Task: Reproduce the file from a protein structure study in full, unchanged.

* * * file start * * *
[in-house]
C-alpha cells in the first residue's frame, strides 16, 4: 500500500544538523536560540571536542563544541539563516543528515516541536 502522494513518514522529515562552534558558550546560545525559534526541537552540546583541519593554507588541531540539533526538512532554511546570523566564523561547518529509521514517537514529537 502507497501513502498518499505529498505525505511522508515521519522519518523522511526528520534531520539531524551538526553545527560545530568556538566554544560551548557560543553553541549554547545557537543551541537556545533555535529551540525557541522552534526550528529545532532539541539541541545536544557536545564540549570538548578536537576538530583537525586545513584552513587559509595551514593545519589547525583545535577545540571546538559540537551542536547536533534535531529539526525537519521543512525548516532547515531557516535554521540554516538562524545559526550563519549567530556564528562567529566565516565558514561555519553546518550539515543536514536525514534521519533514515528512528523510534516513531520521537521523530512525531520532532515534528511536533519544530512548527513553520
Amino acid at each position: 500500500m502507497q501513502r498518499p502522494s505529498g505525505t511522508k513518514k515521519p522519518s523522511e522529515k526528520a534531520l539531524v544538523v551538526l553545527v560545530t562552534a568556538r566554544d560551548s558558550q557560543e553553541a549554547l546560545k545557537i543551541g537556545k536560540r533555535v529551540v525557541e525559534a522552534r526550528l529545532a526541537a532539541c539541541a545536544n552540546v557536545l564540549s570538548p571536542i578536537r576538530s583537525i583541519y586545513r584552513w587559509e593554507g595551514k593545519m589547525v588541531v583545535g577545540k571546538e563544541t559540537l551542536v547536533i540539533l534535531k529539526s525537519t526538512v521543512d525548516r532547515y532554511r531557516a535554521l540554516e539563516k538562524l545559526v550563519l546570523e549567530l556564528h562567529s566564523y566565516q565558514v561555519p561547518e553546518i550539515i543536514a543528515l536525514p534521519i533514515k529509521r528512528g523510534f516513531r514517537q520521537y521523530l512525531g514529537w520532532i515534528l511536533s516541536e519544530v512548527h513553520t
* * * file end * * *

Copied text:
[in-house]
C-alpha cells in the first residue's frame, strides 16, 4: 500500500544538523536560540571536542563544541539563516543528515516541536 502522494513518514522529515562552534558558550546560545525559534526541537552540546583541519593554507588541531540539533526538512532554511546570523566564523561547518529509521514517537514529537 502507497501513502498518499505529498505525505511522508515521519522519518523522511526528520534531520539531524551538526553545527560545530568556538566554544560551548557560543553553541549554547545557537543551541537556545533555535529551540525557541522552534526550528529545532532539541539541541545536544557536545564540549570538548578536537576538530583537525586545513584552513587559509595551514593545519589547525583545535577545540571546538559540537551542536547536533534535531529539526525537519521543512525548516532547515531557516535554521540554516538562524545559526550563519549567530556564528562567529566565516565558514561555519553546518550539515543536514536525514534521519533514515528512528523510534516513531520521537521523530512525531520532532515534528511536533519544530512548527513553520
Amino acid at each position: 500500500m502507497q501513502r498518499p502522494s505529498g505525505t511522508k513518514k515521519p522519518s523522511e522529515k526528520a534531520l539531524v544538523v551538526l553545527v560545530t562552534a568556538r566554544d560551548s558558550q557560543e553553541a549554547l546560545k545557537i543551541g537556545k536560540r533555535v529551540v525557541e525559534a522552534r526550528l529545532a526541537a532539541c539541541a545536544n552540546v557536545l564540549s570538548p571536542i578536537r576538530s583537525i583541519y586545513r584552513w587559509e593554507g595551514k593545519m589547525v588541531v583545535g577545540k571546538e563544541t559540537l551542536v547536533i540539533l534535531k529539526s525537519t526538512v521543512d525548516r532547515y532554511r531557516a535554521l540554516e539563516k538562524l545559526v550563519l546570523e549567530l556564528h562567529s566564523y566565516q565558514v561555519p561547518e553546518i550539515i543536514a543528515l536525514p534521519i533514515k529509521r528512528g523510534f516513531r514517537q520521537y521523530l512525531g514529537w520532532i515534528l511536533s516541536e519544530v512548527h513553520t